Metropolitan News-Enterprise


Thursday, August 22, 2019


Page 1


Court of Appeal:

Skating Champion Brought Suit in Own Name —But She Wasn’t Party to Underlying Contract


By a MetNews Staff Writer



Former Champion Skater


Former figure skating champion Oksana Baiul-Farina lost her bid yesterday to garner participation profits from the 1994 TV movie, “A Promise Kept: The Oksana Baiul Story,” with the Court of Appeal for this district affirming a summary judgment in favor of the companies she contends cheated her.

Under a contract, RHI Entertainment Inc.—now Sonar Entertainment, Inc.—which produced the movie, was obliged to pay her company, Olympic Champions Limited (“OCL”), a percentage of the profits. She claimed in her Los Angeles Superior Court action that it, and Crown Media Holdings, Inc., which distributed the movie, have failed to pay what is owed.

Baiul-Farina—who was the 1993 world champion figure skater and the 1994 Olympic champion in the women’s singles—sought compensatory damages of “not less than $10,000,000” and punitive damages “in an amount no less than $20,000,000.”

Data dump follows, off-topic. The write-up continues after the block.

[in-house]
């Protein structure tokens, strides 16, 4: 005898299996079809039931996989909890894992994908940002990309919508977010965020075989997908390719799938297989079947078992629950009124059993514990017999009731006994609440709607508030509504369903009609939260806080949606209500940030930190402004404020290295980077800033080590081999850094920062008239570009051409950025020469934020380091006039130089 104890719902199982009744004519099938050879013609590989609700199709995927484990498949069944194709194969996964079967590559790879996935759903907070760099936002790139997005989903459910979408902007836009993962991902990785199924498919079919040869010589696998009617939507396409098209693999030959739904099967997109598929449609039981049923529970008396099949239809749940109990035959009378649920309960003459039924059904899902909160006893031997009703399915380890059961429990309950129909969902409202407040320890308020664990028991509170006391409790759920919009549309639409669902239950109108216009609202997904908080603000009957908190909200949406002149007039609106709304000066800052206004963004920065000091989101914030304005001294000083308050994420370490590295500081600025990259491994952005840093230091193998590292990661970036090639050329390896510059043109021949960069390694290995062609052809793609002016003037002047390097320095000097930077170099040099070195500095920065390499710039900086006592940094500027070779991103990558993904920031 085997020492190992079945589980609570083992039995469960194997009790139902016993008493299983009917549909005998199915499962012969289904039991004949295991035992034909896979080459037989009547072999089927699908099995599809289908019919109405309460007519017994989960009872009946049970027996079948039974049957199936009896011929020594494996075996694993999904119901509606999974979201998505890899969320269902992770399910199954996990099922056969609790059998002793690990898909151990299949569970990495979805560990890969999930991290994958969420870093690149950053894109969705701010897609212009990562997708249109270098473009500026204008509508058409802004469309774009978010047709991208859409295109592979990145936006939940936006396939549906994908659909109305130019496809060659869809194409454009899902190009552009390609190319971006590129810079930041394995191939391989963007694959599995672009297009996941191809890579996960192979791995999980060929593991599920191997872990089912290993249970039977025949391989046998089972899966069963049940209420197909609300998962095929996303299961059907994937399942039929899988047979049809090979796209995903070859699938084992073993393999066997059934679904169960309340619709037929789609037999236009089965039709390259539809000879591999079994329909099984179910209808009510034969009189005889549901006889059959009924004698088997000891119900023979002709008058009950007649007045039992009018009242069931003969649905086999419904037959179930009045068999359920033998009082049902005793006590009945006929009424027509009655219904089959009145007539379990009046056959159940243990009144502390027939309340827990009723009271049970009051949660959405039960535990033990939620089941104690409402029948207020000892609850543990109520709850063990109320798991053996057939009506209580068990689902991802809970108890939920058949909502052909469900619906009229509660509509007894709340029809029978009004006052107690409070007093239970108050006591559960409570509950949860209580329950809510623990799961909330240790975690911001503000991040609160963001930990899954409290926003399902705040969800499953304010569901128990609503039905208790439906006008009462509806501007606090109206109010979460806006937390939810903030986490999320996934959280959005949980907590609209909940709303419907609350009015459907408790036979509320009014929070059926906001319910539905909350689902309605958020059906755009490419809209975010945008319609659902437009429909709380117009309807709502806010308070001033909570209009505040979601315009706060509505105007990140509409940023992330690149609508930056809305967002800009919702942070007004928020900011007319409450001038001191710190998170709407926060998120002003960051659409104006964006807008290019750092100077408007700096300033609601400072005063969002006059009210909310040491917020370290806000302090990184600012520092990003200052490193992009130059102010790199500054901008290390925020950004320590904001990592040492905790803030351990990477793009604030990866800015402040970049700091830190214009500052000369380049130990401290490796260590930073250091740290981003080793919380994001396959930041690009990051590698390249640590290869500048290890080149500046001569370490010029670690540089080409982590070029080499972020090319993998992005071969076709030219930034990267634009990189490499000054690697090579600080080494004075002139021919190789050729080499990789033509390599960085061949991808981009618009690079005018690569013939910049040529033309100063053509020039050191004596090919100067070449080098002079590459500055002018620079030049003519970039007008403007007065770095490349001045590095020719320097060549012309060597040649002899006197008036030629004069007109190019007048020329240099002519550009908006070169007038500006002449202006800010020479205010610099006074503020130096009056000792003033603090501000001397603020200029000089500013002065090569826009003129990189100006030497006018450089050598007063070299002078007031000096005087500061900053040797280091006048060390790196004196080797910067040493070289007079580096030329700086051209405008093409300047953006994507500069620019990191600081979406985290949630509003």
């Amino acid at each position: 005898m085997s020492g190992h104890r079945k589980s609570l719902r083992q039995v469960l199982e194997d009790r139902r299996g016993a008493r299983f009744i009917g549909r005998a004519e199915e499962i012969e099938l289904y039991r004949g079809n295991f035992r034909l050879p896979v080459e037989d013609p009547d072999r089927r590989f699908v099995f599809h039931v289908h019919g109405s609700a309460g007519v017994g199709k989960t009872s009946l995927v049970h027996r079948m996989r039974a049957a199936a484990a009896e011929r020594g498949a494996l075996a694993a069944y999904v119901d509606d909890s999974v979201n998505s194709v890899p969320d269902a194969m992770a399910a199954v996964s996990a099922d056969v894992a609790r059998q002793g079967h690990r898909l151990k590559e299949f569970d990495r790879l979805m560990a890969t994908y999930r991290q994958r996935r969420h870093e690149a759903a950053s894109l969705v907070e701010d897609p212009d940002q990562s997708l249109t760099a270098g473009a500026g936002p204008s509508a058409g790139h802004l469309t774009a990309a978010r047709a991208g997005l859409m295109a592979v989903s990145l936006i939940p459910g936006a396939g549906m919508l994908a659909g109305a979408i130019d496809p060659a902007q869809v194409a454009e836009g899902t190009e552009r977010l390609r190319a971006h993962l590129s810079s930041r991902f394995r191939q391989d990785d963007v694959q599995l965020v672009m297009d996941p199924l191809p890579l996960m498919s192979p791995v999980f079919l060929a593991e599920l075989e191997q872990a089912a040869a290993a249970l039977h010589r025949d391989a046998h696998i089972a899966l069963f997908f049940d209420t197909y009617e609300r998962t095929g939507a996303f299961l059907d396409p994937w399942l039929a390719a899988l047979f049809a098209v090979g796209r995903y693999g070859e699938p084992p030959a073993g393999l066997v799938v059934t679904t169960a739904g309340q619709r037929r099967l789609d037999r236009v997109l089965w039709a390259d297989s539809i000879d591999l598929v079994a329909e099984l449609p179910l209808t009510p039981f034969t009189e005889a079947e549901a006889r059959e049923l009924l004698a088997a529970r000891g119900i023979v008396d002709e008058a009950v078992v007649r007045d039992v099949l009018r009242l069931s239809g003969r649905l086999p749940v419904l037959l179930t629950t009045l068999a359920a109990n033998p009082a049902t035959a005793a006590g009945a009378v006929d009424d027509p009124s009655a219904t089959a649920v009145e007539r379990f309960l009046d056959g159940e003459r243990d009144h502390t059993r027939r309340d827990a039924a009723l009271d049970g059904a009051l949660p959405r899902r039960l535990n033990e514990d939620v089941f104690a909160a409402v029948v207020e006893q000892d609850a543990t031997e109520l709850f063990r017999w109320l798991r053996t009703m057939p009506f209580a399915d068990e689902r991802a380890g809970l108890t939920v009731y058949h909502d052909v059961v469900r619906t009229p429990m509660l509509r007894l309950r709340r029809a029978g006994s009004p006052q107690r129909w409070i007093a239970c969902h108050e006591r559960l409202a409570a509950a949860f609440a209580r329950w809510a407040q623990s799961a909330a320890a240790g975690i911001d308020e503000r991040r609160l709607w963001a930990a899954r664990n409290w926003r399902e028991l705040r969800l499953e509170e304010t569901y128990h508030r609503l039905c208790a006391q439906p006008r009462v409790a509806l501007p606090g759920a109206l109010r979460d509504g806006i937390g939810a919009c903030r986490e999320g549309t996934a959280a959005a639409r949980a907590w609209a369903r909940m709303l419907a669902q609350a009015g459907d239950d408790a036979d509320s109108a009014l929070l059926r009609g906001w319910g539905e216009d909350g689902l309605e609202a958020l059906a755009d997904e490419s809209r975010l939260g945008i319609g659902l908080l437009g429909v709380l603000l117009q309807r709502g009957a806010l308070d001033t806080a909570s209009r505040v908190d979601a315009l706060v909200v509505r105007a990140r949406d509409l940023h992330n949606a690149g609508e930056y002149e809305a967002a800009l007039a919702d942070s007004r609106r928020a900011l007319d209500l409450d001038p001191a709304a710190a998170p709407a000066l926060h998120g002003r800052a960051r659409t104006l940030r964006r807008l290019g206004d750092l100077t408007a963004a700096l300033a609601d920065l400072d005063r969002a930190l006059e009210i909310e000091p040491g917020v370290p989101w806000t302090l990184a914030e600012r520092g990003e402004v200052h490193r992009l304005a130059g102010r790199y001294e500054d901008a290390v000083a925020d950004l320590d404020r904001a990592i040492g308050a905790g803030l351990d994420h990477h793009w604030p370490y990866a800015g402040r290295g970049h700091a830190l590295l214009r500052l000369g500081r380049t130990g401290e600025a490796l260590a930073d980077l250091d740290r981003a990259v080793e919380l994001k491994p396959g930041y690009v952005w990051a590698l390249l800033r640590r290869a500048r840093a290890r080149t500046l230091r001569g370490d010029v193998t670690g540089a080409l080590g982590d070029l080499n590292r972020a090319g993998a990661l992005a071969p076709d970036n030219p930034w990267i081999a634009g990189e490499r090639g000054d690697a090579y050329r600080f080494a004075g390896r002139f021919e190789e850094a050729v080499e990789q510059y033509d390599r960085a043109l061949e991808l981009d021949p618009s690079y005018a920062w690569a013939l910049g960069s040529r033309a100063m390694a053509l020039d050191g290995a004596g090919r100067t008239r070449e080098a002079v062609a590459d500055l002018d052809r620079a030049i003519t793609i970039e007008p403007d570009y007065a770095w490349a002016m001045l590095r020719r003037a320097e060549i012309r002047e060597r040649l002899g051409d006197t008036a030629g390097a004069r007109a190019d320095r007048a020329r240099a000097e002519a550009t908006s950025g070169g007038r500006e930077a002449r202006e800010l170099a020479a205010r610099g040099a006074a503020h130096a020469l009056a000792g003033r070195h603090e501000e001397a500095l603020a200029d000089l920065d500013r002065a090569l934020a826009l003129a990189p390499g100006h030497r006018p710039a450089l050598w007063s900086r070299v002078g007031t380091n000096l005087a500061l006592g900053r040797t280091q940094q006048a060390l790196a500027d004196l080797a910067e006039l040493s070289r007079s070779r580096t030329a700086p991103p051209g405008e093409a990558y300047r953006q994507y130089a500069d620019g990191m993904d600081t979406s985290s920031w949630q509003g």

Murphy Affirmed

Affirmance of a defense judgment by Los Angeles Superior Court Judge Daniel S. Murphy came in an unpublished opinion by Justice Audrey Collins of Div. Four. She said:

 “OCL, not Baiul, was the party to the contract with RHI. Baiul has not established that she has standing as a third party beneficiary to the contract, or that she is a successor in interest to OCL.”

Payments were to be made, under the contract, “to and in the name of William Morris Agency, Inc. as agent for Olympic Champions Ltd.”

Plain Language

Collins wrote:

“No evidence presented in the trial court suggests that the motivating purpose of the contract was to benefit Baiul specifically. Instead, as Crown states, ‘it is clear from the plain language of the Rights Agreement that the parties’ motivating purpose was for RHI to purchase exclusive rights to make and distribute a motion picture—and for OCL, not Baiul, to be paid for those rights.” The evidence indicates that Baiul chose to work through OCL, and in some transaction not evident in the record, OCL became the owner of the rights to Baiul’s story. The rights agreement states that OCL owns those rights. Although one could speculate that OCL or the William Morris Agency agreed to pay Baiul at least a portion of the profit participation from the movie, neither the terms of the agreement nor any other evidence before the trial court suggests that this was the parties’ motivating purpose behind the rights agreement.”

The case is Baiul-Farina v. Crown Media Holdings, Inc., B279653.


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